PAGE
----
The flip is a slightly more driven pop nugget that’s got strains of The Chills and The Bats in its DNA, and could easily crop up on latter-day offerings from either. Both sides are absolutely stunners and here’s hoping that as this label progresses they continue to highlight the crossover chemistry of members from the ranks of Joanna Gruesome while also roping in some likeminded folks along the way.



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Traffik Island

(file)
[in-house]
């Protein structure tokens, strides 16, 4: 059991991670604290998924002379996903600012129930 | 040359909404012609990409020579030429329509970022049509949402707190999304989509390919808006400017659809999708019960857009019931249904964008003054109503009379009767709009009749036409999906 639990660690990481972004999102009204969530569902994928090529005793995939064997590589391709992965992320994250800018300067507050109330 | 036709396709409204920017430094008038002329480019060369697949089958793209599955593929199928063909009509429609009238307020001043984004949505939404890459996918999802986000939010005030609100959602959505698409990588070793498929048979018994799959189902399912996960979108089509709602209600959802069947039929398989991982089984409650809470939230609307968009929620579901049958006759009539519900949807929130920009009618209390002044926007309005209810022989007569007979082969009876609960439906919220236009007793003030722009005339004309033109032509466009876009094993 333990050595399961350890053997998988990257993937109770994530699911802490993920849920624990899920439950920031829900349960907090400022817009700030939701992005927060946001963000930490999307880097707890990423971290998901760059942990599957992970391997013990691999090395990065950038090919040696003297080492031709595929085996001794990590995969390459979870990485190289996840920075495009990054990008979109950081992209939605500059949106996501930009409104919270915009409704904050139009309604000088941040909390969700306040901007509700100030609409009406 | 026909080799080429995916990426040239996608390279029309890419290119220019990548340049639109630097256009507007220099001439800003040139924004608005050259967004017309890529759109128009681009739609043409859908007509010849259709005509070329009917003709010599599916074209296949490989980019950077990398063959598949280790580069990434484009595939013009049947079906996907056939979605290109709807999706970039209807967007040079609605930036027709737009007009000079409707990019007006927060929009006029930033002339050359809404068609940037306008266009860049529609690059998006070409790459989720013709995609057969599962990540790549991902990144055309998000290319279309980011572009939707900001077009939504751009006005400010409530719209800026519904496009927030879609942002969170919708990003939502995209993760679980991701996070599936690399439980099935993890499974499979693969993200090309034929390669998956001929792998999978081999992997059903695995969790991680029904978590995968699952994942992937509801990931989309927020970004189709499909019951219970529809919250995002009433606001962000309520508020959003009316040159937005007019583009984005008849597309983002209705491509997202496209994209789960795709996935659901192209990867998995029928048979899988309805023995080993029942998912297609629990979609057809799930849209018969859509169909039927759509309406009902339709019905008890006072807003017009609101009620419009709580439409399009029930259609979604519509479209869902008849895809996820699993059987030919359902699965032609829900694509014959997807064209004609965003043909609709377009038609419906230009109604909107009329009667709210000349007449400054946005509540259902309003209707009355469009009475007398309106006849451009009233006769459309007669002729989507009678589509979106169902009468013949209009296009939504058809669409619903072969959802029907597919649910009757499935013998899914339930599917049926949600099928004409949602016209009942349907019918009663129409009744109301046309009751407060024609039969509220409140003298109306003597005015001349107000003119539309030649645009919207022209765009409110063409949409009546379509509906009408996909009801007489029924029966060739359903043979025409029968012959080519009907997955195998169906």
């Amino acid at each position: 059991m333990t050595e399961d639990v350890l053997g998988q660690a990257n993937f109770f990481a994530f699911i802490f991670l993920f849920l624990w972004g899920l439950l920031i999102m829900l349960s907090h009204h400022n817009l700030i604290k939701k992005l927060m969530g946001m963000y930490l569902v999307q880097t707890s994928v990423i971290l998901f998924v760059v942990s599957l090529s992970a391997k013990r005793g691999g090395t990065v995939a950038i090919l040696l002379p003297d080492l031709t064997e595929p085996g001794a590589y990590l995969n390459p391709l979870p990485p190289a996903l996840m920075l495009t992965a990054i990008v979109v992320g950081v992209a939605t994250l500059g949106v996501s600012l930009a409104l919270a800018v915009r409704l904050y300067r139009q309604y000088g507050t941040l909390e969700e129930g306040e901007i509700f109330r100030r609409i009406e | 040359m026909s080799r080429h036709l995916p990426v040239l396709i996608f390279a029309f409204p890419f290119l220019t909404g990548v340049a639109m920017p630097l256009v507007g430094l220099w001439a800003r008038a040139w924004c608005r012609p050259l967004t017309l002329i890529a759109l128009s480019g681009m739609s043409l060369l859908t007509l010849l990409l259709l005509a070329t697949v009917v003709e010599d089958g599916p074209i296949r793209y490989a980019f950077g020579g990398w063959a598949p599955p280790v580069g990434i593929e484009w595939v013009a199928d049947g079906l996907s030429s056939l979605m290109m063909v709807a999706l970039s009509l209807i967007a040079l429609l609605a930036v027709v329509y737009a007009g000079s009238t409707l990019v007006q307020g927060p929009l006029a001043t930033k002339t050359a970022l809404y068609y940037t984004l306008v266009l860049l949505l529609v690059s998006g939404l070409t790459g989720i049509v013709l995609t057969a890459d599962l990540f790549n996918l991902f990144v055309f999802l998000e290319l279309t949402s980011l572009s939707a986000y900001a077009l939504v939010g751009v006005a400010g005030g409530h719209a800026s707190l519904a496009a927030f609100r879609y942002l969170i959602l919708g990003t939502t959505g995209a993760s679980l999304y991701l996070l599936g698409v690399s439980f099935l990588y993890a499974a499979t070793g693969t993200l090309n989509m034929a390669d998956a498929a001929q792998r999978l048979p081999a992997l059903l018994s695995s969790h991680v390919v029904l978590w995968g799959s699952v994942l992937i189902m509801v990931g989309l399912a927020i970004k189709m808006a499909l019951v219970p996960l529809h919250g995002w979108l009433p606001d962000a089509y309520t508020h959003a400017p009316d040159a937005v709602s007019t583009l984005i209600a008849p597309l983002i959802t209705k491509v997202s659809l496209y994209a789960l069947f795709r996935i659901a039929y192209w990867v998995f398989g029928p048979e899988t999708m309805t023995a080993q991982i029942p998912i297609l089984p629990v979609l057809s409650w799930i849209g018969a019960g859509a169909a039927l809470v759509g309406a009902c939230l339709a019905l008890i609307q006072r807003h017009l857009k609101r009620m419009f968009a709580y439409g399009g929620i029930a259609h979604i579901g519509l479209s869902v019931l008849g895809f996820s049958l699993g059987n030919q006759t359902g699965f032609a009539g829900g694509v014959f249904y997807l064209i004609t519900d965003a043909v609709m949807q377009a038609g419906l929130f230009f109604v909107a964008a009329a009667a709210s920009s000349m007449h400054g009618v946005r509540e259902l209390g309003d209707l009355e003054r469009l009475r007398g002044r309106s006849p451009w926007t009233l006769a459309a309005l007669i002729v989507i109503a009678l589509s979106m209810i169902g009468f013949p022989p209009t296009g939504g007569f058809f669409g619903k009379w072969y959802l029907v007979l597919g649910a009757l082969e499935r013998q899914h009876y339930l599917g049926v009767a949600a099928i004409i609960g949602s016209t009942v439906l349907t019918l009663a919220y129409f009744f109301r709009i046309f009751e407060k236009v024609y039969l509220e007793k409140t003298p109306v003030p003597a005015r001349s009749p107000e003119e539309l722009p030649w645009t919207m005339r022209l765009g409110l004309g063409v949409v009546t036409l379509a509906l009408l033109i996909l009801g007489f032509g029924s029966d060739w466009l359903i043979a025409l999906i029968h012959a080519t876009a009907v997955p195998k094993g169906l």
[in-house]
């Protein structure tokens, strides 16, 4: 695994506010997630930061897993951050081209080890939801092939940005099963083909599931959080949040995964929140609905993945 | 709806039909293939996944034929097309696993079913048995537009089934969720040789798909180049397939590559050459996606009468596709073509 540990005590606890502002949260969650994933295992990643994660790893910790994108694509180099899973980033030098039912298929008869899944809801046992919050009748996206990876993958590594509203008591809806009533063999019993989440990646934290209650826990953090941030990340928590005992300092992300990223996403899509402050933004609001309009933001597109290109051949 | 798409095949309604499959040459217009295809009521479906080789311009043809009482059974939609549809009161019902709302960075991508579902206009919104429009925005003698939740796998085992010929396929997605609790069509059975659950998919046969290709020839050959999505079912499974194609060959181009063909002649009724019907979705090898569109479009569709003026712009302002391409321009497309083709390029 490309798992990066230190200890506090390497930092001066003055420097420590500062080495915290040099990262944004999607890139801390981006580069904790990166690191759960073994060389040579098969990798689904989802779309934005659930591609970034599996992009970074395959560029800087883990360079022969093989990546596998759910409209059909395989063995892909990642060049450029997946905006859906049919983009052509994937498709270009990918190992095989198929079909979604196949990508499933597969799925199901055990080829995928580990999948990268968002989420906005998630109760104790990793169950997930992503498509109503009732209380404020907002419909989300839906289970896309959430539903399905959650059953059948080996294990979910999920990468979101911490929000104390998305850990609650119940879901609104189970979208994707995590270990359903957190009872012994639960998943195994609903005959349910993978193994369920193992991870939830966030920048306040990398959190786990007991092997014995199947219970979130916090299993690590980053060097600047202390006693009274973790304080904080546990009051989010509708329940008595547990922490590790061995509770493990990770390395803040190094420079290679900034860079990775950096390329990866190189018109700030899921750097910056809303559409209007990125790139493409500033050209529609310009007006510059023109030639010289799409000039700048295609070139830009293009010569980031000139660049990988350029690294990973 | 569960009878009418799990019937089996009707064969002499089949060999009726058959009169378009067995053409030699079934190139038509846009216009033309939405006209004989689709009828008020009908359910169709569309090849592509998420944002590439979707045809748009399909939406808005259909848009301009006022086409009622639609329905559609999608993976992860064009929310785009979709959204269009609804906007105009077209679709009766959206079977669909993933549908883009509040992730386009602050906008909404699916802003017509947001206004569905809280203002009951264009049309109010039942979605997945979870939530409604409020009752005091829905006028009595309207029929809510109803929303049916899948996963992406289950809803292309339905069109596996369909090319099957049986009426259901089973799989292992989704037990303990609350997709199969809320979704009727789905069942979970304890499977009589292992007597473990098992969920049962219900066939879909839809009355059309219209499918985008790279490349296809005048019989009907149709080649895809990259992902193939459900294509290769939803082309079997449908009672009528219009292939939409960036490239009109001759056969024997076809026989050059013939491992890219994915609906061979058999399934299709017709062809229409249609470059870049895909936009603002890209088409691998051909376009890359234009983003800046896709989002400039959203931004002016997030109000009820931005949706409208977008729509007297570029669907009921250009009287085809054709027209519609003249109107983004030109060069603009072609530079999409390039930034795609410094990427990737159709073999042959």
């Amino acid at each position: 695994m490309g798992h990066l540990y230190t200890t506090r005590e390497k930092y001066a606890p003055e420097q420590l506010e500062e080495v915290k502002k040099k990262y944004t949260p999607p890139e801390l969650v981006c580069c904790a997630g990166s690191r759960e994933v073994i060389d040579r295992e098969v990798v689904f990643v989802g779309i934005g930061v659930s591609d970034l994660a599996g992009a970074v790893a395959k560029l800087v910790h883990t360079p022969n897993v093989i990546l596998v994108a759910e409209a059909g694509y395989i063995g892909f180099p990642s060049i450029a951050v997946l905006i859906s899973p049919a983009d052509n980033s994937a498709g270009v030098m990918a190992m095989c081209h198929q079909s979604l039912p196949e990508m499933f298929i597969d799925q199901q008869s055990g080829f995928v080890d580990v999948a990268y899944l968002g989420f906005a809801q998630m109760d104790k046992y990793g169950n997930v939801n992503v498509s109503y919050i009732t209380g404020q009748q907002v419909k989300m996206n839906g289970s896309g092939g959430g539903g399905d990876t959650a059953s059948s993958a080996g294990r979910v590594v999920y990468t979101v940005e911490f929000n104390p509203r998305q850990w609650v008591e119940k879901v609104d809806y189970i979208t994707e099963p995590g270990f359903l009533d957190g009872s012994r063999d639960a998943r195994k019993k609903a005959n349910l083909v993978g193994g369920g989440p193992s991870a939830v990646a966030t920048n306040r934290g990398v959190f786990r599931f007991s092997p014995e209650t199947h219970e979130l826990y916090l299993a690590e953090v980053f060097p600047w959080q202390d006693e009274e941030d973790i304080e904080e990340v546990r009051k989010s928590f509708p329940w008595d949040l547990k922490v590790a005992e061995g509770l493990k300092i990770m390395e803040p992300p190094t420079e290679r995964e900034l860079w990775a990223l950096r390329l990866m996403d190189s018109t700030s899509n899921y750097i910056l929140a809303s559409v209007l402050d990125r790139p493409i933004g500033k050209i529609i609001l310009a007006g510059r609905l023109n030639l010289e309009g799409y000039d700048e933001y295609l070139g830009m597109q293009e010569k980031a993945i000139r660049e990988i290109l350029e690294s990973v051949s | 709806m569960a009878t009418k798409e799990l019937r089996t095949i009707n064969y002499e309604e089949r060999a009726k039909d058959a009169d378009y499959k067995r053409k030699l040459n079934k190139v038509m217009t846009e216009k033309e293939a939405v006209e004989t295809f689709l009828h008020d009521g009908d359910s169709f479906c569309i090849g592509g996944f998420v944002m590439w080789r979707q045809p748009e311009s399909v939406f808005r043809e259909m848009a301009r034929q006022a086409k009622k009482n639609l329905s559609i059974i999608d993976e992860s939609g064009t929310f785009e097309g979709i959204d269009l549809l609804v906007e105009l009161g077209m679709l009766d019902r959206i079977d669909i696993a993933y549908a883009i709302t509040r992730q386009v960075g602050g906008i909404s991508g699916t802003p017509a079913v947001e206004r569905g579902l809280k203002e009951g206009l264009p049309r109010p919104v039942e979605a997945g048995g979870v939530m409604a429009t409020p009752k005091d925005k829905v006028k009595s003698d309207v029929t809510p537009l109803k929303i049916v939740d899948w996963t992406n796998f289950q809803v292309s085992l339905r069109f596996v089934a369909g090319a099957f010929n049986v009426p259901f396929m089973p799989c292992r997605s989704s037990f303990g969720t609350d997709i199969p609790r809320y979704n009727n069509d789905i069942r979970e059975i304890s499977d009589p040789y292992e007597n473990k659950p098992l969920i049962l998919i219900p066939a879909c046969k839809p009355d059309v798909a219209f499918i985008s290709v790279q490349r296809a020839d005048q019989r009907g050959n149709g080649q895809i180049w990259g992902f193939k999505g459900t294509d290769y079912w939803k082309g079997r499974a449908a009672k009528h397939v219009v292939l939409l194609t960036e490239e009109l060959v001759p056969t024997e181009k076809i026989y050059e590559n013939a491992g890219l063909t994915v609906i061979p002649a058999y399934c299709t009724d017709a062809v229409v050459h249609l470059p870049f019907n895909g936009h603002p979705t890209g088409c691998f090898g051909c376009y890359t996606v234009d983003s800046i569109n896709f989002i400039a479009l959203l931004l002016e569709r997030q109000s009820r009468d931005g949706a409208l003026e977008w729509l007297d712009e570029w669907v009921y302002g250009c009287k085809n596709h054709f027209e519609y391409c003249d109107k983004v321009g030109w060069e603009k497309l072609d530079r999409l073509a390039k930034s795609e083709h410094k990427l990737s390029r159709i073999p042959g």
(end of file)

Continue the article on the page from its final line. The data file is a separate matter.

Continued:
Even when the first couple of tracks from Sweat Kollecta’s Peanut Butter Traffik Jam came filtering out, it seemed like a fever dream timeshift, not to mention a headscratcher for fans of the band’s past output. Zak Olsen’s (ORB, Hierophants, The Frowning Clouds) solo psych dugout always took a different tack than his collaborative endeavors, which ranged from Sabbath fuzz to post-punk. Under the Traffik Island signature he’d largely stuck to the psych-pop formula – laconic strums, wisps of folk, and tape-hiss veneers gave most of his works the feeling of a lost private press reel stuffed in storage and found by rabid collectors on a lucky afternoon. From his split with Sleepyhead through last year’s Flightless debut proper, Nature Strip, the formula seemed set… or at least locked within the same cloud of strange smoke. So, when the follow-up arrived and shucked the whole framework, I was intrigued to say the least.